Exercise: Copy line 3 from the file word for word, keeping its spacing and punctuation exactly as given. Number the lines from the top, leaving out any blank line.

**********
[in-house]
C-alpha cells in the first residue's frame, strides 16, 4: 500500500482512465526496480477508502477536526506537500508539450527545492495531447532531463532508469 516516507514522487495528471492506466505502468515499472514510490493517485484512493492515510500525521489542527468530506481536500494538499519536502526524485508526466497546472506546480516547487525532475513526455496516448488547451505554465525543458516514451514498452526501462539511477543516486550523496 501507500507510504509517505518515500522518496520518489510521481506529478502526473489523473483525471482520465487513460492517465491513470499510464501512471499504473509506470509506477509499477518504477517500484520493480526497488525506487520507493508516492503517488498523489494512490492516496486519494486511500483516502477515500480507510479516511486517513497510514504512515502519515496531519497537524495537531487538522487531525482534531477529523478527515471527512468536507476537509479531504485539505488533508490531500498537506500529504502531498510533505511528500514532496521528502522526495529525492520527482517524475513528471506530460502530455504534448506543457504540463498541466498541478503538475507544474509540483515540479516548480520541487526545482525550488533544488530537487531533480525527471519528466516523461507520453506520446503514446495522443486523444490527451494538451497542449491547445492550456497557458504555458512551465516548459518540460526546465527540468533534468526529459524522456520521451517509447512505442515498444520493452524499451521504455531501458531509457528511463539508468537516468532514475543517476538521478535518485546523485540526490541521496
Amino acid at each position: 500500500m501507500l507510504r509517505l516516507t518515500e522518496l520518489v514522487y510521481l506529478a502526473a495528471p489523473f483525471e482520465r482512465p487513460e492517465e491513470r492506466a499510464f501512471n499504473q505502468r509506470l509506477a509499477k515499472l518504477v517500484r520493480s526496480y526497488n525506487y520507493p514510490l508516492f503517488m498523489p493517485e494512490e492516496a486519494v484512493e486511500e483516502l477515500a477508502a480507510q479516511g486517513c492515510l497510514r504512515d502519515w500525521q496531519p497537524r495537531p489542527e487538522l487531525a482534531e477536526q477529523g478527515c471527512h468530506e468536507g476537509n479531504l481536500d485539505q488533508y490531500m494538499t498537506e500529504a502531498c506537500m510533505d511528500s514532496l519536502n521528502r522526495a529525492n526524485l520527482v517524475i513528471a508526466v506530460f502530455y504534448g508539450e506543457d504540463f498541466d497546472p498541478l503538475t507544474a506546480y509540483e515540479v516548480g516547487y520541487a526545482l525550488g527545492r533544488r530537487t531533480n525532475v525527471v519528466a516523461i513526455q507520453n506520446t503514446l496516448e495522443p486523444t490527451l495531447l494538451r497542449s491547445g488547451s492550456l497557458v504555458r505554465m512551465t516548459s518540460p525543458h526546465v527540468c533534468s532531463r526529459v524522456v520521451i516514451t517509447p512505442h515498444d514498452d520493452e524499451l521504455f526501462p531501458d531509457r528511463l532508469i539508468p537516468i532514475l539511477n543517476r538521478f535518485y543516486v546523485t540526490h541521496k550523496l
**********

Amino acid at each position: 500500500m501507500l507510504r509517505l516516507t518515500e522518496l520518489v514522487y510521481l506529478a502526473a495528471p489523473f483525471e482520465r482512465p487513460e492517465e491513470r492506466a499510464f501512471n499504473q505502468r509506470l509506477a509499477k515499472l518504477v517500484r520493480s526496480y526497488n525506487y520507493p514510490l508516492f503517488m498523489p493517485e494512490e492516496a486519494v484512493e486511500e483516502l477515500a477508502a480507510q479516511g486517513c492515510l497510514r504512515d502519515w500525521q496531519p497537524r495537531p489542527e487538522l487531525a482534531e477536526q477529523g478527515c471527512h468530506e468536507g476537509n479531504l481536500d485539505q488533508y490531500m494538499t498537506e500529504a502531498c506537500m510533505d511528500s514532496l519536502n521528502r522526495a529525492n526524485l520527482v517524475i513528471a508526466v506530460f502530455y504534448g508539450e506543457d504540463f498541466d497546472p498541478l503538475t507544474a506546480y509540483e515540479v516548480g516547487y520541487a526545482l525550488g527545492r533544488r530537487t531533480n525532475v525527471v519528466a516523461i513526455q507520453n506520446t503514446l496516448e495522443p486523444t490527451l495531447l494538451r497542449s491547445g488547451s492550456l497557458v504555458r505554465m512551465t516548459s518540460p525543458h526546465v527540468c533534468s532531463r526529459v524522456v520521451i516514451t517509447p512505442h515498444d514498452d520493452e524499451l521504455f526501462p531501458d531509457r528511463l532508469i539508468p537516468i532514475l539511477n543517476r538521478f535518485y543516486v546523485t540526490h541521496k550523496l